Short-baseline Reactor Neutrino Oscillation

Short-baseline Reactor Neutrino Oscillation

Seon-Hee Seo Seoul National University
Department of Physics and Astronomy
1 Gwanak-ro, Gwanak-gu, Seoul 08826, Korea
shseo@phya.snu.ac.kr
July 14, 2019
Abstract

The successful measurements of the smallest neutrino mixing angle, , in 2012 by the short (12 km) baseline reactor neutrinos experiments, Daya Bay, RENO, and Double Chooz, have triggered a golden age of neutrino physics. The three experiments have been improving the measurements by accumulating event statistics and reducing systematic uncertainties. Now the measurement is the most precise one among the mixing angles in the Pontecorvo-Maki-Nakagawa-Sakata matrix. The most updated and measurements from these experiments are reported here as well as the 5 MeV excess, absolute reactor neutrino flux and sterile neutrino search. The best final precision on the sin () measurement is expected to be 3% (3%). A combined analysis from the three experiments will reduce the uncertainty and the relevant activity has started recently.

I Introduction

Reactor neutrinos have played important role in neutrino physics starting from the discovery of the neutrinos in 1954 by Reines and Cowan group Reines () to definitive measurement of in 2012 by the short-baseline (12 km) reactor neutrino experiments, Daya Bay DYB_2012 () and RENO RENO_2012 (). A reactor is a copious source of electron anti-neutrinos () producing 2.210 per GW. The total thermal powers from the reactors of these experiments are 17.4 GW (Daya Bay), 16 GW (RENO), and 8.5 GW (Double Chooz). The survival probability Petcov () is written as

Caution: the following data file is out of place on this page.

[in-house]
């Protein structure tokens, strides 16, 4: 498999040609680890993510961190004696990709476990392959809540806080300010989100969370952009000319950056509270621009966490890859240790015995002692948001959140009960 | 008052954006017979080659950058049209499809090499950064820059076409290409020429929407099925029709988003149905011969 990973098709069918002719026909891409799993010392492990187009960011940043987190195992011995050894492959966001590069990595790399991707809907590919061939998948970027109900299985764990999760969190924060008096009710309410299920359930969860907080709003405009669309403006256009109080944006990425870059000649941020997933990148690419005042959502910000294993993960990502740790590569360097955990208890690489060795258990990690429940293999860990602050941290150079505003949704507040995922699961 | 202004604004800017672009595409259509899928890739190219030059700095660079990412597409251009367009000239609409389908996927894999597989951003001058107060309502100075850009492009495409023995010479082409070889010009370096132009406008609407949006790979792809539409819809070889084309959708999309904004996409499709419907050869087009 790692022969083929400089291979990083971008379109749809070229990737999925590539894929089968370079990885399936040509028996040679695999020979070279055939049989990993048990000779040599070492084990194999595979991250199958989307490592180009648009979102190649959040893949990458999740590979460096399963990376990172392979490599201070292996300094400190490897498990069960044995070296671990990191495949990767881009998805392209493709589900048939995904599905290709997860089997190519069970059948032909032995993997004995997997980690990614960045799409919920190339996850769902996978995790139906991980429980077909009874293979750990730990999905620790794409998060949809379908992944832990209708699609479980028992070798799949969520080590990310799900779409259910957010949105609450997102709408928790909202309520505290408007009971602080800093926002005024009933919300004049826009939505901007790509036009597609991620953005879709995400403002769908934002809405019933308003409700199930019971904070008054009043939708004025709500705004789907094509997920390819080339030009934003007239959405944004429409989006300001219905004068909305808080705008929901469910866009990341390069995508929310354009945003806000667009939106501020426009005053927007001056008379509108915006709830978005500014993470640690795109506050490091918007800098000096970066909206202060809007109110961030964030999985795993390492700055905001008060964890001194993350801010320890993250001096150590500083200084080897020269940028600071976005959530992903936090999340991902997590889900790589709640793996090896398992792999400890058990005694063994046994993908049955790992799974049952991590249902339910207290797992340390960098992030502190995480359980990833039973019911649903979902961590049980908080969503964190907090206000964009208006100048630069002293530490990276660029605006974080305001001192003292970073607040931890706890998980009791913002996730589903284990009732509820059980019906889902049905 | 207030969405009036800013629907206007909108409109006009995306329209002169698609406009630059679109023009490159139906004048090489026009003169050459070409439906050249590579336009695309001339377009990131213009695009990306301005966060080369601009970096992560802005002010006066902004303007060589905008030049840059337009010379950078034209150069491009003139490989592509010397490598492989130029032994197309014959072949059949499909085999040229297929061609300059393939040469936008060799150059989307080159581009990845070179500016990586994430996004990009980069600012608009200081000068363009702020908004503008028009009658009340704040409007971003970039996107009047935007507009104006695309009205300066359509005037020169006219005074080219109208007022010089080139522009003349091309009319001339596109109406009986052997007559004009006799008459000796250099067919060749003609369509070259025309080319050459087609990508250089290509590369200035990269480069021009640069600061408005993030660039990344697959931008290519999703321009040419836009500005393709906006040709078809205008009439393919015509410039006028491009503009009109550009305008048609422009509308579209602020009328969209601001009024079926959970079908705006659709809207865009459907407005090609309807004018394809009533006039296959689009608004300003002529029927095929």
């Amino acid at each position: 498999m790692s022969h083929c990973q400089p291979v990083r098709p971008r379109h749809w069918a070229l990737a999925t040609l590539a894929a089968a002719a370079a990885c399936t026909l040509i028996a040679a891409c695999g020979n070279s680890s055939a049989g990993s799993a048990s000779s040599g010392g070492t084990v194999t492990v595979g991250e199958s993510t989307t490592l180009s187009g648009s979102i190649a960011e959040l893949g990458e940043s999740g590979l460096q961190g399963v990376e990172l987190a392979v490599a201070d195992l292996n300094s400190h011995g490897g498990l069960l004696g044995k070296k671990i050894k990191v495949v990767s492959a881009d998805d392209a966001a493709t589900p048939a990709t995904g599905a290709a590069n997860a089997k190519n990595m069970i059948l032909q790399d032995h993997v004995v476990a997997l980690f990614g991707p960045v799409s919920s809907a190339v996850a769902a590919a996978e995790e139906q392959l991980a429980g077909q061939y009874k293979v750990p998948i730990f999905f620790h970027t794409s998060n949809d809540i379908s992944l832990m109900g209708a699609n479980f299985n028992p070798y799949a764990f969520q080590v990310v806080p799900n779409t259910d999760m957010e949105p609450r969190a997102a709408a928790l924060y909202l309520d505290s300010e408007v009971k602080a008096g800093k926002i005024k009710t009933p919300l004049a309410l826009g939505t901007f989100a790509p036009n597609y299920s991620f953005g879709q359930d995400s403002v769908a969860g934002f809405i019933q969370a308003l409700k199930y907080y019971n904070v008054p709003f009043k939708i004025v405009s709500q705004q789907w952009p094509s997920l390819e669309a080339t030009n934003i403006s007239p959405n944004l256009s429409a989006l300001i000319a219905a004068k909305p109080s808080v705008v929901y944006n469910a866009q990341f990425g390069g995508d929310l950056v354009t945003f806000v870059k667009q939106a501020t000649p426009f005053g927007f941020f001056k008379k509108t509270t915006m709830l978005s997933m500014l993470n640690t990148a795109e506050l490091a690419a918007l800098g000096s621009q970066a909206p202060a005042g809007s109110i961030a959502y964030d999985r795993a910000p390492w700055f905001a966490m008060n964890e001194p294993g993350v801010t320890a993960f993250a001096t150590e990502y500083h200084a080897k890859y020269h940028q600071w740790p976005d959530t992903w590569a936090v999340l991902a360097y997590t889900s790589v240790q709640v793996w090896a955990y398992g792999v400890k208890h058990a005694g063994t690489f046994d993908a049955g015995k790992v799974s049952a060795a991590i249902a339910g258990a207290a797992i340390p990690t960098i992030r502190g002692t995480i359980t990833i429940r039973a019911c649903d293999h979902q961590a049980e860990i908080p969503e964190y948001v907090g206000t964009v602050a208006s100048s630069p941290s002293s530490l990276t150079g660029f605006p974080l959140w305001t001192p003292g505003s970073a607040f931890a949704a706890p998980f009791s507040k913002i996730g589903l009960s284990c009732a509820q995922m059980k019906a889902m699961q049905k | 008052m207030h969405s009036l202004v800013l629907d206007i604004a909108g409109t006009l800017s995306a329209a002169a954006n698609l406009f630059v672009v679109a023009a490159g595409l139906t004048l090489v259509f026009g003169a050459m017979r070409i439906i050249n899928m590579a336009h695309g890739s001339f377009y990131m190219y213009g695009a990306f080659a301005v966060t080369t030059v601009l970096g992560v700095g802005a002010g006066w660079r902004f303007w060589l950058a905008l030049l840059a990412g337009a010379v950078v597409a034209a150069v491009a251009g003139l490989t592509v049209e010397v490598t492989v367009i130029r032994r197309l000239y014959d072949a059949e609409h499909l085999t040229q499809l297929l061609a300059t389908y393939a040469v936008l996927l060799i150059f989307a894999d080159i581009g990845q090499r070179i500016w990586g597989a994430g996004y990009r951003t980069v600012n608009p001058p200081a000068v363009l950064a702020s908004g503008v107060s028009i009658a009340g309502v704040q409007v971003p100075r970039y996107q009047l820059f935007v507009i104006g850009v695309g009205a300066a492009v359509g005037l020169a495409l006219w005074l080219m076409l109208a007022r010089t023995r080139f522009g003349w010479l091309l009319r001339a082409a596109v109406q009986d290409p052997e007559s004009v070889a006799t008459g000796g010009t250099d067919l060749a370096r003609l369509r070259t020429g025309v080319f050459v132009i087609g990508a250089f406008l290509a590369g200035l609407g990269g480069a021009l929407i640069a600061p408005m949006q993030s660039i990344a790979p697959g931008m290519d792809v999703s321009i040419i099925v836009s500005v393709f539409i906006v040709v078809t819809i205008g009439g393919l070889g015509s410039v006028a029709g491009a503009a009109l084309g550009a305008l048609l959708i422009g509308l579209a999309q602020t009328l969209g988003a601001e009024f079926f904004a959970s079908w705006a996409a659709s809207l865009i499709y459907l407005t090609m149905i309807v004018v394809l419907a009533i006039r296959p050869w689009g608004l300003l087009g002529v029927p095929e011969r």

(1)

where , is the energy in MeV, is the distance between the reactor and detector in meters, and is the effective neutrino mass squared difference in eV and defined as  Parke (). By measuring deficit of at a short base-line the can be measured.

Daya Bay, RENO and Double Chooz experiments used basically the same experimental technique to measure . They have used liquid scintillator as neutrino target and detected positron and neutron from the Inverse Beta Decay (IBD) process: . The positron gives a prompt signal and the neutron gives a delayed signal when captured by neutron-philic elements like Gadolinium or Hydrogen with delay time of 30 (200) s for neutron capture on Gd (H).

The three experiments have adopted cylindrical shape detectors consisting of four different layers of concentric cylinder vessels. Each region is filled with different liquids and is named as target, gamma-catcher, buffer and veto from the inner-most to outer-most order. Target is filled with Gd doped (0.1%) liquid scintillator in an acrylic vessel, gamma-catcher is filled with undoped liquid scintillator in an acrylic vessel, buffer is filled with mineral oil in a iron vessel where photo-multiplier tubes (PMTs) are attached, and veto is filled with purified water in a concrete cavity. Table 1 summarizes the detector components for each experiment.

Region Vessel Liquids Daya Bay RENO Double Chooz
Target acrylic liquid scint. (0.1% Gd) 20 ton (4) 16 ton 10 ton
Gamma-catcher acrylic un-doped liquid scint. 20 ton (4) 30 ton 20 ton
Buffer iron mineral oil 37 ton 65 ton 100 ton
Thermal power 17.4 GW 16 GW 8.5 GW